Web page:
Singapore Grew at a Slower Pace in 2018 as Q4 Missed Mark

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Singapore’s GDP growth slowed to 3.2% in 2018, compared with 3.9% in 2017, said the country’s Ministry of Trade and Industry (MTI) on Friday.

GDP expanded 1.9% year-on-year in Q4, slower than the 2.4% in Q3.

The Q4 growth rate was not only lower than that in Q3, but also was adjusted downwards from an earlier official estimate of 2.2% and at the same time lower than some economists' forecast of 2.1%.

The MTI maintains its 2019 full-year growth forecast at 1.5% - 3.5%, expecting growth to be slightly below the mid-point of the range.

The ministry said uncertainties and downside risks in the global economy have increased since three months ago, including a looming Chinese slowdown, trade tensions between the US and its major trading partners, and the possibility of a no-deal Brexit.

As a result, economic growth in the country is expected to slow again in 2019, the MTI said.

Given the goings-on in the outside world, the pace of economic growth in the Republic is expected to slow again in 2019, it added.

Other highlights of full-year growth

  • The construction sector shrank 3.4% in 2018, compared with a 10.2% decline in 2017
  • The service producing industries expanded 3% on the back of gains from the finance and insurance, business services and wholesale and retail trade sectors, compared with 3.2% growth last year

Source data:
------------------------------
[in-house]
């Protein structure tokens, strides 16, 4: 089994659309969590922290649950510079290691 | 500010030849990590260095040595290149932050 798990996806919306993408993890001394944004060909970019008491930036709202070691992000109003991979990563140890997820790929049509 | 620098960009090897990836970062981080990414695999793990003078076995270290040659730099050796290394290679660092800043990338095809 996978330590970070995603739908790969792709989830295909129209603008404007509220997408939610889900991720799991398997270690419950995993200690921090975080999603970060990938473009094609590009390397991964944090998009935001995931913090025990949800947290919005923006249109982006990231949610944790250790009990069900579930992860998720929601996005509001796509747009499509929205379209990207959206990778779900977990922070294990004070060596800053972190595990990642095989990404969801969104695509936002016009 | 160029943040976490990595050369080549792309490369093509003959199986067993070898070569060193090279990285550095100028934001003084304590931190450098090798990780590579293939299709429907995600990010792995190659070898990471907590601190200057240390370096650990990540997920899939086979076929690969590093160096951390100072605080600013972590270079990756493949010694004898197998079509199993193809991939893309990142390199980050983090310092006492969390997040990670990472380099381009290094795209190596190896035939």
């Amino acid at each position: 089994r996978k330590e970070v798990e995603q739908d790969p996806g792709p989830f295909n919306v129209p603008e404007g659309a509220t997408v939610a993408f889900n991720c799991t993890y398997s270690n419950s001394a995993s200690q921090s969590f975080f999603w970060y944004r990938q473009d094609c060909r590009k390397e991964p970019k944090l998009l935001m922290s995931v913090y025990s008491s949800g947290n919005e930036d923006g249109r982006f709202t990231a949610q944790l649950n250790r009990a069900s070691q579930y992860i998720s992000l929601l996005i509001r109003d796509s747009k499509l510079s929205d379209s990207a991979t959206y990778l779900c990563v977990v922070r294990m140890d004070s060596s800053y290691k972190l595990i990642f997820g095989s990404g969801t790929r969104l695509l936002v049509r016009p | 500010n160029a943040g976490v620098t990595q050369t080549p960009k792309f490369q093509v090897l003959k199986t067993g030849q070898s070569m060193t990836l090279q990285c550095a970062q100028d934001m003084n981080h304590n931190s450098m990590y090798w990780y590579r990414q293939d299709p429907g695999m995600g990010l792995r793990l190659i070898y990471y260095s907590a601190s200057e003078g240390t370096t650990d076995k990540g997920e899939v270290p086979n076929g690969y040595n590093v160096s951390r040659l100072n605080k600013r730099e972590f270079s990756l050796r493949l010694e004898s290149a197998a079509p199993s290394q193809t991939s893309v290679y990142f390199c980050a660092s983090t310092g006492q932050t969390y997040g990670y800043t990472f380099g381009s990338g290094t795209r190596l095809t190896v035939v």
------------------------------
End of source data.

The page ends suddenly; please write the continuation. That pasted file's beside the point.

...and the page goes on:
• Growth in the manufacturing sector fell to 7.2% in 2018 from 10.4% amid weakening demand for semiconductors which account for 62% of sector production

“The manufacturing sector is likely to see a significant moderation in growth following two years of robust expansions,” the MTI said in a statement. “In particular, the electronics and precision engineering clusters are expected to face external headwinds due to weakening global demand for semiconductors and semiconductor equipment with the fading of the global electronics cycle.”

Outward-oriented service sectors such as wholesale trade, transportation & storage, and finance & insurance are expected to weaken over the coming months, the ministry said.

Resilient sectors include the information & communications sector and the education, health & social services segment, the MTI noted, adding that the construction sector would see a turnaround following three consecutive years of contraction.